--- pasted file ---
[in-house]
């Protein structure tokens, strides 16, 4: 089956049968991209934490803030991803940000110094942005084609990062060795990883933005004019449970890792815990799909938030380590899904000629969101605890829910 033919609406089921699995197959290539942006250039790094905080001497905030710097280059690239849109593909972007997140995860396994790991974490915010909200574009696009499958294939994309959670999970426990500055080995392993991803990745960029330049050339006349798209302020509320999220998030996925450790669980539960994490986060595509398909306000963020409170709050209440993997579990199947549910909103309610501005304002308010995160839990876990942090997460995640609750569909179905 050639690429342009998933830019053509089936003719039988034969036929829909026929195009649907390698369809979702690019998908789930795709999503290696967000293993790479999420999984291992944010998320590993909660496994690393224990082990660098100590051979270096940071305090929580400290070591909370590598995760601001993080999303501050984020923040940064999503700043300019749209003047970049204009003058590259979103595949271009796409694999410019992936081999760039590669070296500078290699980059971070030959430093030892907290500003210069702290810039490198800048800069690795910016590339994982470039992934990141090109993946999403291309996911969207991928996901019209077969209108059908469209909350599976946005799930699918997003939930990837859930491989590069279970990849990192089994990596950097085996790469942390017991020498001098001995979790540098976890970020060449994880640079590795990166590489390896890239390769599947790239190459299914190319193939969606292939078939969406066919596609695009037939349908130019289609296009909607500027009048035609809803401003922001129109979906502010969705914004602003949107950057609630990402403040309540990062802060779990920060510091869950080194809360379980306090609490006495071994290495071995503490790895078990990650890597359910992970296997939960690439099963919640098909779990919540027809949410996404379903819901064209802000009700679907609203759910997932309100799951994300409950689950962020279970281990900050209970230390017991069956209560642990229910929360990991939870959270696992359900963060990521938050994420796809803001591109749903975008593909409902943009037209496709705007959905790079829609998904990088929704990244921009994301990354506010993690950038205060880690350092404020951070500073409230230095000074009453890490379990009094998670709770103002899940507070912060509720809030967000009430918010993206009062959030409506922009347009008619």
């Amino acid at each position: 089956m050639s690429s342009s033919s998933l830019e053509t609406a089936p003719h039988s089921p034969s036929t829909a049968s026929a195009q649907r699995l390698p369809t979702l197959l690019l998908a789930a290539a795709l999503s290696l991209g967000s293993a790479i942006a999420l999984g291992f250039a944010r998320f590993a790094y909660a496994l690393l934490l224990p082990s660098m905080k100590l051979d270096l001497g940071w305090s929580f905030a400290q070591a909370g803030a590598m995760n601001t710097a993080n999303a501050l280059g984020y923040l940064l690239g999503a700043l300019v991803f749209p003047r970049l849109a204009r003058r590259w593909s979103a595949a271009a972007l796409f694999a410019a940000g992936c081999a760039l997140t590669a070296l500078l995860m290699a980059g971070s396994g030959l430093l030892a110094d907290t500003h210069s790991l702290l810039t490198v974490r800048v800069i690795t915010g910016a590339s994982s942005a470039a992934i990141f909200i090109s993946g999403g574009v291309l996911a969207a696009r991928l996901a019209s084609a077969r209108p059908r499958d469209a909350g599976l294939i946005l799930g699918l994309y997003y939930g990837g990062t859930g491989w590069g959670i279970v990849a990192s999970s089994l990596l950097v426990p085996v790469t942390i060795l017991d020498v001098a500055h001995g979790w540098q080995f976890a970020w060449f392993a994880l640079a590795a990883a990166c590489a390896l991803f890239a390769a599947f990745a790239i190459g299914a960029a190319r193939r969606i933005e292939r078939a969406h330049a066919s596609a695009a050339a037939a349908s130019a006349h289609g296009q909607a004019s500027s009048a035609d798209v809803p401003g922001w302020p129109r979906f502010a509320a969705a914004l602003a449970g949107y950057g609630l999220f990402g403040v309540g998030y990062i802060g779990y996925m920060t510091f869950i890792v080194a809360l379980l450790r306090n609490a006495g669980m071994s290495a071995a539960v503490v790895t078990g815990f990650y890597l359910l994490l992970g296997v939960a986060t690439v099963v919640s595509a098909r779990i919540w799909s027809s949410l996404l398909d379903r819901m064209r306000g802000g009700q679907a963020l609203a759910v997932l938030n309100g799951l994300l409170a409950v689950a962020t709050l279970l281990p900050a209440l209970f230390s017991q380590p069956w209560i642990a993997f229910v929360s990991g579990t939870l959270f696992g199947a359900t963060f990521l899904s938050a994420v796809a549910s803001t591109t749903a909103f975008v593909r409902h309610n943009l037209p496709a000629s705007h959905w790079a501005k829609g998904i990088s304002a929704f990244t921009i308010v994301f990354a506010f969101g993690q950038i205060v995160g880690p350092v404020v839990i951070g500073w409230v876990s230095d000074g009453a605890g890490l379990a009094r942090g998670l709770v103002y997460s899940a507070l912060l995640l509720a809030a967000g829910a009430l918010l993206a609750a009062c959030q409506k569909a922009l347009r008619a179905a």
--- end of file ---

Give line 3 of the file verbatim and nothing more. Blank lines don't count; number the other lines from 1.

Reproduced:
């Amino acid at each position: 089956m050639s690429s342009s033919s998933l830019e053509t609406a089936p003719h039988s089921p034969s036929t829909a049968s026929a195009q649907r699995l390698p369809t979702l197959l690019l998908a789930a290539a795709l999503s290696l991209g967000s293993a790479i942006a999420l999984g291992f250039a944010r998320f590993a790094y909660a496994l690393l934490l224990p082990s660098m905080k100590l051979d270096l001497g940071w305090s929580f905030a400290q070591a909370g803030a590598m995760n601001t710097a993080n999303a501050l280059g984020y923040l940064l690239g999503a700043l300019v991803f749209p003047r970049l849109a204009r003058r590259w593909s979103a595949a271009a972007l796409f694999a410019a940000g992936c081999a760039l997140t590669a070296l500078l995860m290699a980059g971070s396994g030959l430093l030892a110094d907290t500003h210069s790991l702290l810039t490198v974490r800048v800069i690795t915010g910016a590339s994982s942005a470039a992934i990141f909200i090109s993946g999403g574009v291309l996911a969207a696009r991928l996901a019209s084609a077969r209108p059908r499958d469209a909350g599976l294939i946005l799930g699918l994309y997003y939930g990837g990062t859930g491989w590069g959670i279970v990849a990192s999970s089994l990596l950097v426990p085996v790469t942390i060795l017991d020498v001098a500055h001995g979790w540098q080995f976890a970020w060449f392993a994880l640079a590795a990883a990166c590489a390896l991803f890239a390769a599947f990745a790239i190459g299914a960029a190319r193939r969606i933005e292939r078939a969406h330049a066919s596609a695009a050339a037939a349908s130019a006349h289609g296009q909607a004019s500027s009048a035609d798209v809803p401003g922001w302020p129109r979906f502010a509320a969705a914004l602003a449970g949107y950057g609630l999220f990402g403040v309540g998030y990062i802060g779990y996925m920060t510091f869950i890792v080194a809360l379980l450790r306090n609490a006495g669980m071994s290495a071995a539960v503490v790895t078990g815990f990650y890597l359910l994490l992970g296997v939960a986060t690439v099963v919640s595509a098909r779990i919540w799909s027809s949410l996404l398909d379903r819901m064209r306000g802000g009700q679907a963020l609203a759910v997932l938030n309100g799951l994300l409170a409950v689950a962020t709050l279970l281990p900050a209440l209970f230390s017991q380590p069956w209560i642990a993997f229910v929360s990991g579990t939870l959270f696992g199947a359900t963060f990521l899904s938050a994420v796809a549910s803001t591109t749903a909103f975008v593909r409902h309610n943009l037209p496709a000629s705007h959905w790079a501005k829609g998904i990088s304002a929704f990244t921009i308010v994301f990354a506010f969101g993690q950038i205060v995160g880690p350092v404020v839990i951070g500073w409230v876990s230095d000074g009453a605890g890490l379990a009094r942090g998670l709770v103002y997460s899940a507070l912060l995640l509720a809030a967000g829910a009430l918010l993206a609750a009062c959030q409506k569909a922009l347009r008619a179905a």